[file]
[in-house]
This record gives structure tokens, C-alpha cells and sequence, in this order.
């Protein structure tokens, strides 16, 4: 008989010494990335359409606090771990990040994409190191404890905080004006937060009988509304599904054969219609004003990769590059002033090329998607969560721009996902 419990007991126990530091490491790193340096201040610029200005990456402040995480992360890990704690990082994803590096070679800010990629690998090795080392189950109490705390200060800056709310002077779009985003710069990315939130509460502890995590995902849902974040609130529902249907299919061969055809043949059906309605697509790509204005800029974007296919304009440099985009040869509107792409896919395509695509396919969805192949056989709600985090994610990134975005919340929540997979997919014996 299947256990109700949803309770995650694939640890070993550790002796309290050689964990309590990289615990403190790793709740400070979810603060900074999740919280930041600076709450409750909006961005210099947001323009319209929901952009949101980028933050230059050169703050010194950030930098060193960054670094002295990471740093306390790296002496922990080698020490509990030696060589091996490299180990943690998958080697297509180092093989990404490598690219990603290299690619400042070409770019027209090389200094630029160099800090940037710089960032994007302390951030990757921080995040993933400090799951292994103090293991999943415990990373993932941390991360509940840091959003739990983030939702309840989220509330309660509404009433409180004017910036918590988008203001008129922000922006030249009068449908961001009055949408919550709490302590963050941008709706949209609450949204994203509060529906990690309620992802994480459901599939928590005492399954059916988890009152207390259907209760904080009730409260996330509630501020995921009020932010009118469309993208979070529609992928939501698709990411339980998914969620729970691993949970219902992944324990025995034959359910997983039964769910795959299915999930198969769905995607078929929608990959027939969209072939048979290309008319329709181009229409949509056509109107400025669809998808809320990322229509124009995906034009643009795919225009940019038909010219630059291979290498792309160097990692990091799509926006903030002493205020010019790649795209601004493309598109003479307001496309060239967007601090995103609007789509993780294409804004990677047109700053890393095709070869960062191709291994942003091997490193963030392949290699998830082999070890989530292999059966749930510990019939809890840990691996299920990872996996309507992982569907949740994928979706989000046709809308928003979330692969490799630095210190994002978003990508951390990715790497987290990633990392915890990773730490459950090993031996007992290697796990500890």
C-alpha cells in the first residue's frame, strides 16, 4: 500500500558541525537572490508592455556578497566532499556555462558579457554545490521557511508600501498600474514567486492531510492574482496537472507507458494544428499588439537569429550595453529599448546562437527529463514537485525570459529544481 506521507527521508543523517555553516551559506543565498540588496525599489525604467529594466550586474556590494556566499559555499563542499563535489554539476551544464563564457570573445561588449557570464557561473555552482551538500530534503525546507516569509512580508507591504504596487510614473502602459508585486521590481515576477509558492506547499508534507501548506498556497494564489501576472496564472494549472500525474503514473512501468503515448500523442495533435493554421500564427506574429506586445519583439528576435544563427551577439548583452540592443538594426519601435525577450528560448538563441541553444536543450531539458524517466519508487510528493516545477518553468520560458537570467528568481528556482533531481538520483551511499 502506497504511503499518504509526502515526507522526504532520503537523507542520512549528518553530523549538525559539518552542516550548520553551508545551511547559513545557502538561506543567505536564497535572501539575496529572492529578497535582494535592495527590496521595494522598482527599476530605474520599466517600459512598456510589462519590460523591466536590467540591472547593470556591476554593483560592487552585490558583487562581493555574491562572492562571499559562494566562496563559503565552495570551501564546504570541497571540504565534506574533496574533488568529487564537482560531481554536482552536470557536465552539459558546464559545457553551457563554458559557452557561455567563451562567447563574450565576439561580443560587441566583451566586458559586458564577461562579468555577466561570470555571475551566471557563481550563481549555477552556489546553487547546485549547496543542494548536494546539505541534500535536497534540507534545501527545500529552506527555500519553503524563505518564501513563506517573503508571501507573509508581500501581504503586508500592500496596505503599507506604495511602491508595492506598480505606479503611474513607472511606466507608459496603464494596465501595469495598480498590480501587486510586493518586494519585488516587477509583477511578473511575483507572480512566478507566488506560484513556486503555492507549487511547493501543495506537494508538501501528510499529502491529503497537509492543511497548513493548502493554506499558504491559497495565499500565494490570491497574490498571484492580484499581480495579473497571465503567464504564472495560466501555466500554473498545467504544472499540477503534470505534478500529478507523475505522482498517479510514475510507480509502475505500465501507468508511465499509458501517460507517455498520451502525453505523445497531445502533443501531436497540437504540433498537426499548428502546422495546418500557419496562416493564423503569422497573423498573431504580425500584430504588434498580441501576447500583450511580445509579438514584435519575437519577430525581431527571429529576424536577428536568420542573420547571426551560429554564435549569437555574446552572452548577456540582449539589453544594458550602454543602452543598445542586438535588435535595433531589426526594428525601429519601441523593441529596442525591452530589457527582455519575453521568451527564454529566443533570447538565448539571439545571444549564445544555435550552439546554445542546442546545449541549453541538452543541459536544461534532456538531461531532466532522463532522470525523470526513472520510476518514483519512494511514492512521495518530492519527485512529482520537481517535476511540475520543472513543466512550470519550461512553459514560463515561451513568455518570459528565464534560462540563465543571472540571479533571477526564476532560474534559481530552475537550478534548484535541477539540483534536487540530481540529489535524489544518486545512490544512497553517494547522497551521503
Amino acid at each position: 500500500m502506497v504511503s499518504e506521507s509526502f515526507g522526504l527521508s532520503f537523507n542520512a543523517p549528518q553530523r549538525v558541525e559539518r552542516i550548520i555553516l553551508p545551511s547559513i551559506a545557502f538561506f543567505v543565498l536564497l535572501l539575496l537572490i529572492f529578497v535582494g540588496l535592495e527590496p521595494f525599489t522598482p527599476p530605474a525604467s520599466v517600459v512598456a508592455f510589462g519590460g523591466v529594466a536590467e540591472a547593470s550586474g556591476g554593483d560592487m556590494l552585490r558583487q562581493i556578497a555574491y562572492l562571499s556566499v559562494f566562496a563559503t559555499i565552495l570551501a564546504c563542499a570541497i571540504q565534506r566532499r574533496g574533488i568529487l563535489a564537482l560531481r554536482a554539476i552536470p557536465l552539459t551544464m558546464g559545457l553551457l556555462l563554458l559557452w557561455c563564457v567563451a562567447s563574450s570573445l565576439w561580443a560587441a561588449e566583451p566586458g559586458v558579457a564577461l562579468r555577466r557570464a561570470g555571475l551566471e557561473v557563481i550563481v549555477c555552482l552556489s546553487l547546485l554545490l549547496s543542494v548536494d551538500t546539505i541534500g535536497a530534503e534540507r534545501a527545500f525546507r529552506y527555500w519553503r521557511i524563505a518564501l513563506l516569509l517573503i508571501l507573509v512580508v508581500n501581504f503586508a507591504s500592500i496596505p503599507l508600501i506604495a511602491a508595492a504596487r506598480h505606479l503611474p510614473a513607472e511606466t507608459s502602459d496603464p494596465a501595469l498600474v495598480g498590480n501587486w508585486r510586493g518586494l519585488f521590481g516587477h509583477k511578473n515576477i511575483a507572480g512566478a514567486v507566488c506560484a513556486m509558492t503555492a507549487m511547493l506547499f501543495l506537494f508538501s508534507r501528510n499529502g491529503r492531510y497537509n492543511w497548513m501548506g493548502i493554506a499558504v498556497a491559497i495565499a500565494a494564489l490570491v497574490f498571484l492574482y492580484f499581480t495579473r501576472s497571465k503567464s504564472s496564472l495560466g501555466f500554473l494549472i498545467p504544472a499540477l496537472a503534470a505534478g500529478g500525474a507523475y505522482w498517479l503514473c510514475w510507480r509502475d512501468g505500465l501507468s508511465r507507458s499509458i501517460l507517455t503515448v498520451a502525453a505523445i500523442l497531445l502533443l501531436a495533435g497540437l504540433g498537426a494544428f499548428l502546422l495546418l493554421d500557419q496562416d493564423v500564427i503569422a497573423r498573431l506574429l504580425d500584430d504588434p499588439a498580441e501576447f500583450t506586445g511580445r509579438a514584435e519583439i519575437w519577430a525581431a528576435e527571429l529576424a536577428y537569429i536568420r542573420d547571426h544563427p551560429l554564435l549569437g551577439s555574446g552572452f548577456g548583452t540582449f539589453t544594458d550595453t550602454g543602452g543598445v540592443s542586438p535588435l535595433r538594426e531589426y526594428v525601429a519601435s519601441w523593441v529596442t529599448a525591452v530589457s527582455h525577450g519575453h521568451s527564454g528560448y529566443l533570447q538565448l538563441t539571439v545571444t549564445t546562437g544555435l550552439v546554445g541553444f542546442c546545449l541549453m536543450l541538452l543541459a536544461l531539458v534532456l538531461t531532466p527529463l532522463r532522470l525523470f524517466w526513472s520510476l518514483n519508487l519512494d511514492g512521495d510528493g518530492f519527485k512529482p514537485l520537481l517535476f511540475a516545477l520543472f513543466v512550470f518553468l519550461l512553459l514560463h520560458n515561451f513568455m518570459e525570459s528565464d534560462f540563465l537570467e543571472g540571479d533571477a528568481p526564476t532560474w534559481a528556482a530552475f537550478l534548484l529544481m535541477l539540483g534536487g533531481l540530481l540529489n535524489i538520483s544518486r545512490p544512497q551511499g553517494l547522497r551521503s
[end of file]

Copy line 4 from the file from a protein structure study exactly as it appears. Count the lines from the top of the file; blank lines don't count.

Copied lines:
C-alpha cells in the first residue's frame, strides 16, 4: 500500500558541525537572490508592455556578497566532499556555462558579457554545490521557511508600501498600474514567486492531510492574482496537472507507458494544428499588439537569429550595453529599448546562437527529463514537485525570459529544481 506521507527521508543523517555553516551559506543565498540588496525599489525604467529594466550586474556590494556566499559555499563542499563535489554539476551544464563564457570573445561588449557570464557561473555552482551538500530534503525546507516569509512580508507591504504596487510614473502602459508585486521590481515576477509558492506547499508534507501548506498556497494564489501576472496564472494549472500525474503514473512501468503515448500523442495533435493554421500564427506574429506586445519583439528576435544563427551577439548583452540592443538594426519601435525577450528560448538563441541553444536543450531539458524517466519508487510528493516545477518553468520560458537570467528568481528556482533531481538520483551511499 502506497504511503499518504509526502515526507522526504532520503537523507542520512549528518553530523549538525559539518552542516550548520553551508545551511547559513545557502538561506543567505536564497535572501539575496529572492529578497535582494535592495527590496521595494522598482527599476530605474520599466517600459512598456510589462519590460523591466536590467540591472547593470556591476554593483560592487552585490558583487562581493555574491562572492562571499559562494566562496563559503565552495570551501564546504570541497571540504565534506574533496574533488568529487564537482560531481554536482552536470557536465552539459558546464559545457553551457563554458559557452557561455567563451562567447563574450565576439561580443560587441566583451566586458559586458564577461562579468555577466561570470555571475551566471557563481550563481549555477552556489546553487547546485549547496543542494548536494546539505541534500535536497534540507534545501527545500529552506527555500519553503524563505518564501513563506517573503508571501507573509508581500501581504503586508500592500496596505503599507506604495511602491508595492506598480505606479503611474513607472511606466507608459496603464494596465501595469495598480498590480501587486510586493518586494519585488516587477509583477511578473511575483507572480512566478507566488506560484513556486503555492507549487511547493501543495506537494508538501501528510499529502491529503497537509492543511497548513493548502493554506499558504491559497495565499500565494490570491497574490498571484492580484499581480495579473497571465503567464504564472495560466501555466500554473498545467504544472499540477503534470505534478500529478507523475505522482498517479510514475510507480509502475505500465501507468508511465499509458501517460507517455498520451502525453505523445497531445502533443501531436497540437504540433498537426499548428502546422495546418500557419496562416493564423503569422497573423498573431504580425500584430504588434498580441501576447500583450511580445509579438514584435519575437519577430525581431527571429529576424536577428536568420542573420547571426551560429554564435549569437555574446552572452548577456540582449539589453544594458550602454543602452543598445542586438535588435535595433531589426526594428525601429519601441523593441529596442525591452530589457527582455519575453521568451527564454529566443533570447538565448539571439545571444549564445544555435550552439546554445542546442546545449541549453541538452543541459536544461534532456538531461531532466532522463532522470525523470526513472520510476518514483519512494511514492512521495518530492519527485512529482520537481517535476511540475520543472513543466512550470519550461512553459514560463515561451513568455518570459528565464534560462540563465543571472540571479533571477526564476532560474534559481530552475537550478534548484535541477539540483534536487540530481540529489535524489544518486545512490544512497553517494547522497551521503